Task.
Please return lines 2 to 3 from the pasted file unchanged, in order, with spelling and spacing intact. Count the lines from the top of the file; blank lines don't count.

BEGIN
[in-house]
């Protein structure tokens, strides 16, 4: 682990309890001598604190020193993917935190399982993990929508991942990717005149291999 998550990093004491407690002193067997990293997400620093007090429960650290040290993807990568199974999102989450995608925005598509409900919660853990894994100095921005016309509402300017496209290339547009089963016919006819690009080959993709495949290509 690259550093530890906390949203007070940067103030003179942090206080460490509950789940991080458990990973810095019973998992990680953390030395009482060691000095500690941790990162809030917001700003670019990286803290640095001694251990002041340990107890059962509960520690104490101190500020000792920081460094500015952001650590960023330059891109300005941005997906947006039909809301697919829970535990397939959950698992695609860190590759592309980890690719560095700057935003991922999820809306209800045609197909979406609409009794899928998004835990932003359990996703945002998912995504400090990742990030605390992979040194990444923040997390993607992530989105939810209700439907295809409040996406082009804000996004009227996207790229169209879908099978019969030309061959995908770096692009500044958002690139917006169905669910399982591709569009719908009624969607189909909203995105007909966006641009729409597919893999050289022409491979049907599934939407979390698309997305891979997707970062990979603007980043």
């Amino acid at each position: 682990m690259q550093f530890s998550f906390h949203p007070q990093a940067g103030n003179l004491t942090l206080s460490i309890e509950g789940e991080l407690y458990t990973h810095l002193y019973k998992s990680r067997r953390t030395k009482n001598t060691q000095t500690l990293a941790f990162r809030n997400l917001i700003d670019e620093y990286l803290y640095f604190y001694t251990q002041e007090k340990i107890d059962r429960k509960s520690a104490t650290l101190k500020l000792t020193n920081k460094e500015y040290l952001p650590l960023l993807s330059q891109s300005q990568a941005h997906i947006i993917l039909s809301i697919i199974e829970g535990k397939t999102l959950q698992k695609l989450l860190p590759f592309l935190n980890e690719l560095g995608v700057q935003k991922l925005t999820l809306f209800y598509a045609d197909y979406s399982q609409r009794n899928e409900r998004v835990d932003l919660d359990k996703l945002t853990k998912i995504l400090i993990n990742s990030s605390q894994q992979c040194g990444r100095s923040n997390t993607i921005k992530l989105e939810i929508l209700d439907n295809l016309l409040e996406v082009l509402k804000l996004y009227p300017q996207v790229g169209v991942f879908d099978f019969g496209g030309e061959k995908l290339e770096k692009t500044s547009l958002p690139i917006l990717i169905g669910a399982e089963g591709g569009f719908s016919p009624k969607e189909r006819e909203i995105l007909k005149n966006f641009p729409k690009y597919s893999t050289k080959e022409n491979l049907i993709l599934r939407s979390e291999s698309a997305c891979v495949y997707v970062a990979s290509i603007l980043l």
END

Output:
């Protein structure tokens, strides 16, 4: 682990309890001598604190020193993917935190399982993990929508991942990717005149291999 998550990093004491407690002193067997990293997400620093007090429960650290040290993807990568199974999102989450995608925005598509409900919660853990894994100095921005016309509402300017496209290339547009089963016919006819690009080959993709495949290509 690259550093530890906390949203007070940067103030003179942090206080460490509950789940991080458990990973810095019973998992990680953390030395009482060691000095500690941790990162809030917001700003670019990286803290640095001694251990002041340990107890059962509960520690104490101190500020000792920081460094500015952001650590960023330059891109300005941005997906947006039909809301697919829970535990397939959950698992695609860190590759592309980890690719560095700057935003991922999820809306209800045609197909979406609409009794899928998004835990932003359990996703945002998912995504400090990742990030605390992979040194990444923040997390993607992530989105939810209700439907295809409040996406082009804000996004009227996207790229169209879908099978019969030309061959995908770096692009500044958002690139917006169905669910399982591709569009719908009624969607189909909203995105007909966006641009729409597919893999050289022409491979049907599934939407979390698309997305891979997707970062990979603007980043």
């Amino acid at each position: 682990m690259q550093f530890s998550f906390h949203p007070q990093a940067g103030n003179l004491t942090l206080s460490i309890e509950g789940e991080l407690y458990t990973h810095l002193y019973k998992s990680r067997r953390t030395k009482n001598t060691q000095t500690l990293a941790f990162r809030n997400l917001i700003d670019e620093y990286l803290y640095f604190y001694t251990q002041e007090k340990i107890d059962r429960k509960s520690a104490t650290l101190k500020l000792t020193n920081k460094e500015y040290l952001p650590l960023l993807s330059q891109s300005q990568a941005h997906i947006i993917l039909s809301i697919i199974e829970g535990k397939t999102l959950q698992k695609l989450l860190p590759f592309l935190n980890e690719l560095g995608v700057q935003k991922l925005t999820l809306f209800y598509a045609d197909y979406s399982q609409r009794n899928e409900r998004v835990d932003l919660d359990k996703l945002t853990k998912i995504l400090i993990n990742s990030s605390q894994q992979c040194g990444r100095s923040n997390t993607i921005k992530l989105e939810i929508l209700d439907n295809l016309l409040e996406v082009l509402k804000l996004y009227p300017q996207v790229g169209v991942f879908d099978f019969g496209g030309e061959k995908l290339e770096k692009t500044s547009l958002p690139i917006l990717i169905g669910a399982e089963g591709g569009f719908s016919p009624k969607e189909r006819e909203i995105l007909k005149n966006f641009p729409k690009y597919s893999t050289k080959e022409n491979l049907i993709l599934r939407s979390e291999s698309a997305c891979v495949y997707v970062a990979s290509i603007l980043l």